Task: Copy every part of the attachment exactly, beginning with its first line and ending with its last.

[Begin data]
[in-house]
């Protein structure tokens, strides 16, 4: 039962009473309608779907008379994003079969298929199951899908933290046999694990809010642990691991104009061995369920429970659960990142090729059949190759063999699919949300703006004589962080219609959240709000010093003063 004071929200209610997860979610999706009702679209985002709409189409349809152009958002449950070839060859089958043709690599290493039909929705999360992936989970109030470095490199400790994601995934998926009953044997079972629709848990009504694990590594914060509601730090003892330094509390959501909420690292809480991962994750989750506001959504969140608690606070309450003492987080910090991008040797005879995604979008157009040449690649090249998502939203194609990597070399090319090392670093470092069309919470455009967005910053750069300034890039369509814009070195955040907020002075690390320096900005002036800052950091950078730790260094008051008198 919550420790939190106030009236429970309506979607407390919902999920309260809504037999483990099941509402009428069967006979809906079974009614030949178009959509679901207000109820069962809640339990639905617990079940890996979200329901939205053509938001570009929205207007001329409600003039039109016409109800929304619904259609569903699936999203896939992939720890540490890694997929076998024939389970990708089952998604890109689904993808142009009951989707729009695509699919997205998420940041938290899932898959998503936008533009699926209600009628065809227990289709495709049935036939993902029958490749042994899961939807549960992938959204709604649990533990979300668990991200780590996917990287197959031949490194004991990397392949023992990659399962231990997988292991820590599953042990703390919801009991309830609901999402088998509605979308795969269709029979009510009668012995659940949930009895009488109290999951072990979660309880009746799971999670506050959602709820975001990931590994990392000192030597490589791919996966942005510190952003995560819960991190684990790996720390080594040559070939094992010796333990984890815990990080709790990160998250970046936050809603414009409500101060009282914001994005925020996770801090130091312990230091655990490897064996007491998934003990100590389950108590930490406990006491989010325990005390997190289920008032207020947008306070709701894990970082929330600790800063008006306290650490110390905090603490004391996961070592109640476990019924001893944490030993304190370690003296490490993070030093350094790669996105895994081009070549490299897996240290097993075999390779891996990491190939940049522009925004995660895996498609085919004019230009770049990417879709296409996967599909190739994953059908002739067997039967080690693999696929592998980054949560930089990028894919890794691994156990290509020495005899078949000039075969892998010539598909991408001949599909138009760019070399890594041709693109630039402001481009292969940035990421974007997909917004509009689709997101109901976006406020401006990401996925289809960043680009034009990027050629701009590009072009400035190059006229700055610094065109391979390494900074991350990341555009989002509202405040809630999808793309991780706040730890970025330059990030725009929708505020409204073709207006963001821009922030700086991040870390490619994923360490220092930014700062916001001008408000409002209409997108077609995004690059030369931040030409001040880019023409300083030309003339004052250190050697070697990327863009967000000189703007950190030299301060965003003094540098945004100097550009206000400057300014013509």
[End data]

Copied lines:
[in-house]
């Protein structure tokens, strides 16, 4: 039962009473309608779907008379994003079969298929199951899908933290046999694990809010642990691991104009061995369920429970659960990142090729059949190759063999699919949300703006004589962080219609959240709000010093003063 004071929200209610997860979610999706009702679209985002709409189409349809152009958002449950070839060859089958043709690599290493039909929705999360992936989970109030470095490199400790994601995934998926009953044997079972629709848990009504694990590594914060509601730090003892330094509390959501909420690292809480991962994750989750506001959504969140608690606070309450003492987080910090991008040797005879995604979008157009040449690649090249998502939203194609990597070399090319090392670093470092069309919470455009967005910053750069300034890039369509814009070195955040907020002075690390320096900005002036800052950091950078730790260094008051008198 919550420790939190106030009236429970309506979607407390919902999920309260809504037999483990099941509402009428069967006979809906079974009614030949178009959509679901207000109820069962809640339990639905617990079940890996979200329901939205053509938001570009929205207007001329409600003039039109016409109800929304619904259609569903699936999203896939992939720890540490890694997929076998024939389970990708089952998604890109689904993808142009009951989707729009695509699919997205998420940041938290899932898959998503936008533009699926209600009628065809227990289709495709049935036939993902029958490749042994899961939807549960992938959204709604649990533990979300668990991200780590996917990287197959031949490194004991990397392949023992990659399962231990997988292991820590599953042990703390919801009991309830609901999402088998509605979308795969269709029979009510009668012995659940949930009895009488109290999951072990979660309880009746799971999670506050959602709820975001990931590994990392000192030597490589791919996966942005510190952003995560819960991190684990790996720390080594040559070939094992010796333990984890815990990080709790990160998250970046936050809603414009409500101060009282914001994005925020996770801090130091312990230091655990490897064996007491998934003990100590389950108590930490406990006491989010325990005390997190289920008032207020947008306070709701894990970082929330600790800063008006306290650490110390905090603490004391996961070592109640476990019924001893944490030993304190370690003296490490993070030093350094790669996105895994081009070549490299897996240290097993075999390779891996990491190939940049522009925004995660895996498609085919004019230009770049990417879709296409996967599909190739994953059908002739067997039967080690693999696929592998980054949560930089990028894919890794691994156990290509020495005899078949000039075969892998010539598909991408001949599909138009760019070399890594041709693109630039402001481009292969940035990421974007997909917004509009689709997101109901976006406020401006990401996925289809960043680009034009990027050629701009590009072009400035190059006229700055610094065109391979390494900074991350990341555009989002509202405040809630999808793309991780706040730890970025330059990030725009929708505020409204073709207006963001821009922030700086991040870390490619994923360490220092930014700062916001001008408000409002209409997108077609995004690059030369931040030409001040880019023409300083030309003339004052250190050697070697990327863009967000000189703007950190030299301060965003003094540098945004100097550009206000400057300014013509």